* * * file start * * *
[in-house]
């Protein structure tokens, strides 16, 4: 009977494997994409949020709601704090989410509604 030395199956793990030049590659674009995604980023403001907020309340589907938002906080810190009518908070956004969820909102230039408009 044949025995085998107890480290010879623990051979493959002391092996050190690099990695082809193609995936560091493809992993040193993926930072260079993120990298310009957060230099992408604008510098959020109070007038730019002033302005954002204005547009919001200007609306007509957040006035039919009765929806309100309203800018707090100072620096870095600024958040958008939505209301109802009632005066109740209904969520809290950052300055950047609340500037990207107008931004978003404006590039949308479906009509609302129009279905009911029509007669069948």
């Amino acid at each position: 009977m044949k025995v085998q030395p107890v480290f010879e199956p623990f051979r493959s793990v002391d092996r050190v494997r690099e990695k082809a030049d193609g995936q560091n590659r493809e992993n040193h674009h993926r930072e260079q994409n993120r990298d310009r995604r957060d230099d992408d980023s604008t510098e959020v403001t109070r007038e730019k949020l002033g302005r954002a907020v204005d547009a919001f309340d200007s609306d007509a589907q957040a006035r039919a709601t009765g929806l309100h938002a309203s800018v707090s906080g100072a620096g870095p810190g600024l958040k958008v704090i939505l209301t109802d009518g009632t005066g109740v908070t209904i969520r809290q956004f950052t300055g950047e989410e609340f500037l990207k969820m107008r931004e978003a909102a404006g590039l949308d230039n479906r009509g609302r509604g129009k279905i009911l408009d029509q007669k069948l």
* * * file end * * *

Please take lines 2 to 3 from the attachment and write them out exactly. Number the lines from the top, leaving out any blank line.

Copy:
């Protein structure tokens, strides 16, 4: 009977494997994409949020709601704090989410509604 030395199956793990030049590659674009995604980023403001907020309340589907938002906080810190009518908070956004969820909102230039408009 044949025995085998107890480290010879623990051979493959002391092996050190690099990695082809193609995936560091493809992993040193993926930072260079993120990298310009957060230099992408604008510098959020109070007038730019002033302005954002204005547009919001200007609306007509957040006035039919009765929806309100309203800018707090100072620096870095600024958040958008939505209301109802009632005066109740209904969520809290950052300055950047609340500037990207107008931004978003404006590039949308479906009509609302129009279905009911029509007669069948």
């Amino acid at each position: 009977m044949k025995v085998q030395p107890v480290f010879e199956p623990f051979r493959s793990v002391d092996r050190v494997r690099e990695k082809a030049d193609g995936q560091n590659r493809e992993n040193h674009h993926r930072e260079q994409n993120r990298d310009r995604r957060d230099d992408d980023s604008t510098e959020v403001t109070r007038e730019k949020l002033g302005r954002a907020v204005d547009a919001f309340d200007s609306d007509a589907q957040a006035r039919a709601t009765g929806l309100h938002a309203s800018v707090s906080g100072a620096g870095p810190g600024l958040k958008v704090i939505l209301t109802d009518g009632t005066g109740v908070t209904i969520r809290q956004f950052t300055g950047e989410e609340f500037l990207k969820m107008r931004e978003a909102a404006g590039l949308d230039n479906r009509g609302r509604g129009k279905i009911l408009d029509q007669k069948l």